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7 posts from May 2012


Bringing the Stroller Brigade Home

By Martha Moriarty, LDA Minnesota

I'm a "Minnesota Mom" and glad to be one.

Frankens officeThis week I had the honor of being a part of the National Stroller Brigade, a march to support the Safe Chemicals Act in Washington, D.C. Prior to leaving for the event, I saw the trip as part of my job.  You see, I work at LDA Minnesota, a nonprofit helping children, youth, adults, and families with learning and attention difficulties, including learning disabilities and attention deficit disorders.  LDA Minnesota advocates for toxic chemical reform because many of these chemicals are neurotoxins and can lead to learning and developmental disabilities in our children.  The children and families we help face a lifetime of challenges including learning to read, managing relationships, and holding a job.  I was traveling to the Stroller Brigade on behalf of over 3,000 children and families we help each year who struggle with learning and ADHD.

Micaela of Mindful Momma and Martha get ready to head in to their meeting with Senator Franken's staff.

However, after being a part of the Stroller Brigade and spending two days with a group of moms (and a few dads) who are all concerned about toxic chemicals in everyday products, especially children's products, I've embraced my role as a proud "Minnesota Mom" and see that this issue extends beyond my professional life.  It's an issue close to home, too. It touches my life as a mom of two young children that I hope will live healthy, long lives, and as a daughter of a parent who is battling cancer.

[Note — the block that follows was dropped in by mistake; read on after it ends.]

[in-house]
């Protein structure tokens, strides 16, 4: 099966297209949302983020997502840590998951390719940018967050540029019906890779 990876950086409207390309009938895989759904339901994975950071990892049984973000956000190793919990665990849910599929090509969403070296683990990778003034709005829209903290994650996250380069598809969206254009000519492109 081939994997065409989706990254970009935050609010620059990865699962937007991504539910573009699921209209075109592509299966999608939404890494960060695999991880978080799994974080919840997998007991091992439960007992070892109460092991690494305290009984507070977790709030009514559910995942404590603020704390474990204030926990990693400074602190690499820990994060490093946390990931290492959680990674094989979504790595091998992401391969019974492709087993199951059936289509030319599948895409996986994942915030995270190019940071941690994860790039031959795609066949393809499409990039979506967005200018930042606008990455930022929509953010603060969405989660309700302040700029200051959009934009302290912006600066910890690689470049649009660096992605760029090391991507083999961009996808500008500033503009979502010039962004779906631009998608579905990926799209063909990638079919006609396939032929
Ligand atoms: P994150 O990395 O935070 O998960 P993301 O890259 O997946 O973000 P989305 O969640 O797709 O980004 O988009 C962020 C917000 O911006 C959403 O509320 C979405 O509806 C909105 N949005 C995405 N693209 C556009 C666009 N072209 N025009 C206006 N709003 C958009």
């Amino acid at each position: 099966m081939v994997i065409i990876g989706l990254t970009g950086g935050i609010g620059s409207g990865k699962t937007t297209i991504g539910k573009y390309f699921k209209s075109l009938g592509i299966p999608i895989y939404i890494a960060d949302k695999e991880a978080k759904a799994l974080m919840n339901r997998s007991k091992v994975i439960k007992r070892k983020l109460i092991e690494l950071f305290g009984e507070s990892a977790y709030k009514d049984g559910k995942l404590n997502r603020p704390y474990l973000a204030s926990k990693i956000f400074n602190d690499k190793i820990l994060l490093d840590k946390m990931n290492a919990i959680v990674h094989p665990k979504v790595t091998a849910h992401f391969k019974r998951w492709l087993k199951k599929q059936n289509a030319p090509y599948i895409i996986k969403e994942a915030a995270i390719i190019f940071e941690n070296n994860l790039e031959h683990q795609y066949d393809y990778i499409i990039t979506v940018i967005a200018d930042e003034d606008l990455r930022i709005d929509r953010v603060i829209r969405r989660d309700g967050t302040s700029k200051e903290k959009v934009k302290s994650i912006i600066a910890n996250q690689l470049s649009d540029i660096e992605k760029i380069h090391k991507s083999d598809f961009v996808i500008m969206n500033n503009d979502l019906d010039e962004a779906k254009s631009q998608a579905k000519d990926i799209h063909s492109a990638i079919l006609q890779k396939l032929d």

LDA affiliate reps
Martha with representatives of LDA from all across the country.

I'm lucky to live in a state that has passed laws to protect our children from toxic chemicals in everyday products, like the BPA-ban in sippy cups and baby bottles.  I feel lucky to have Senators who both have signed on as co-sponsors of the Safe Chemicals Act, a proposed law that would ensure that chemicals are safe and tested before they end up in consumer products.  And, I feel lucky to have the Healthy Legacy coalition and Safer Chemicals, Healthy Families working on my behalf to pass these laws to protect our children now and into the future.

But much work still lies ahead.  The Minnesota Department of Health has released a list of nine priority chemicals that are harmful to our health and continue to be a source of exposure for kids. As a mom and an advocate, I want all Minnesota kids to be safe from exposure to these and other harmful chemicals.  And more than that, I want to live in a country where our health is valued and protected.  That's why we urgently need action on the Safe Chemicals Act, too.

Senators Lautenberg and Durbin speak to the media about the need for chemical policy reform. 

As I boarded the plane to head home to our beautiful state, full of natural resources and above-average citizens, I put my "mom hat" back on and began thinking about what to cook for dinner, what time I had to pick up the kids from school and daycare, and when I was going to fit in grocery shopping before the holiday weekend arrives.  But I stopped for a moment and recognized that all of the moms I met in D.C. must not put away our Stroller Brigade work for too long.  This work of protecting our families needs to happen.  The time is now to pass the Safe Chemicals Act and we can't let the momentum slow, we must continue to raise our voices and demand the change that is so urgently needed to protect our families.



Fight back against chemical industry deception!

Furniture on fireLast week, the Chicago Tribune set the (presumably flame retardant) collective pants of the chemical industry on fire by exposing their deceptive tactics to the public.